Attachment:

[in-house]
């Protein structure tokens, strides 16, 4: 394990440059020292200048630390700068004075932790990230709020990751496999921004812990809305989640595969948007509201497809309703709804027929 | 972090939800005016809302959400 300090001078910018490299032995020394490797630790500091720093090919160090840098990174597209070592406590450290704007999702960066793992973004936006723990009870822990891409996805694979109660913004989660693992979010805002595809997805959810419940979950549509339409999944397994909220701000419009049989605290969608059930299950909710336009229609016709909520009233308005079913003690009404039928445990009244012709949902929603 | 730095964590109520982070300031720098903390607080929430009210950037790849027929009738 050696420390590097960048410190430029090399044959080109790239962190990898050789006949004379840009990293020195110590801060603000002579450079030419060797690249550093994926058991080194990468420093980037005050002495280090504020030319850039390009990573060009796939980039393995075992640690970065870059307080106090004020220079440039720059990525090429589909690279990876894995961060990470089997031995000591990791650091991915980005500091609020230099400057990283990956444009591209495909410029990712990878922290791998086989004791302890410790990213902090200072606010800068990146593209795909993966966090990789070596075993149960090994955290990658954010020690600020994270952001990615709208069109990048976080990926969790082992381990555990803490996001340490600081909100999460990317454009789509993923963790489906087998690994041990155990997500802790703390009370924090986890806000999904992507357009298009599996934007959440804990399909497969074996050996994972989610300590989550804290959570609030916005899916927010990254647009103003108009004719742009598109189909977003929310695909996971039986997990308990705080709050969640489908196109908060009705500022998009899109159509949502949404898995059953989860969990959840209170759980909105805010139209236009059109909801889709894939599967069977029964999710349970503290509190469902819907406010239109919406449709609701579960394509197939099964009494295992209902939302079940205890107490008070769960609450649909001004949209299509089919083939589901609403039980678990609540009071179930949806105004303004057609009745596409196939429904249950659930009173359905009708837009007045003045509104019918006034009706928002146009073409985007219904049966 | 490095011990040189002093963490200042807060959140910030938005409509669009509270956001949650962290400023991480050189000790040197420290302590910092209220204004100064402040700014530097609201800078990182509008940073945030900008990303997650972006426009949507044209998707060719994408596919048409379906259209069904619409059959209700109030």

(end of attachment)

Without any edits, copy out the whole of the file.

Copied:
[in-house]
């Protein structure tokens, strides 16, 4: 394990440059020292200048630390700068004075932790990230709020990751496999921004812990809305989640595969948007509201497809309703709804027929 | 972090939800005016809302959400 300090001078910018490299032995020394490797630790500091720093090919160090840098990174597209070592406590450290704007999702960066793992973004936006723990009870822990891409996805694979109660913004989660693992979010805002595809997805959810419940979950549509339409999944397994909220701000419009049989605290969608059930299950909710336009229609016709909520009233308005079913003690009404039928445990009244012709949902929603 | 730095964590109520982070300031720098903390607080929430009210950037790849027929009738 050696420390590097960048410190430029090399044959080109790239962190990898050789006949004379840009990293020195110590801060603000002579450079030419060797690249550093994926058991080194990468420093980037005050002495280090504020030319850039390009990573060009796939980039393995075992640690970065870059307080106090004020220079440039720059990525090429589909690279990876894995961060990470089997031995000591990791650091991915980005500091609020230099400057990283990956444009591209495909410029990712990878922290791998086989004791302890410790990213902090200072606010800068990146593209795909993966966090990789070596075993149960090994955290990658954010020690600020994270952001990615709208069109990048976080990926969790082992381990555990803490996001340490600081909100999460990317454009789509993923963790489906087998690994041990155990997500802790703390009370924090986890806000999904992507357009298009599996934007959440804990399909497969074996050996994972989610300590989550804290959570609030916005899916927010990254647009103003108009004719742009598109189909977003929310695909996971039986997990308990705080709050969640489908196109908060009705500022998009899109159509949502949404898995059953989860969990959840209170759980909105805010139209236009059109909801889709894939599967069977029964999710349970503290509190469902819907406010239109919406449709609701579960394509197939099964009494295992209902939302079940205890107490008070769960609450649909001004949209299509089919083939589901609403039980678990609540009071179930949806105004303004057609009745596409196939429904249950659930009173359905009708837009007045003045509104019918006034009706928002146009073409985007219904049966 | 490095011990040189002093963490200042807060959140910030938005409509669009509270956001949650962290400023991480050189000790040197420290302590910092209220204004100064402040700014530097609201800078990182509008940073945030900008990303997650972006426009949507044209998707060719994408596919048409379906259209069904619409059959209700109030």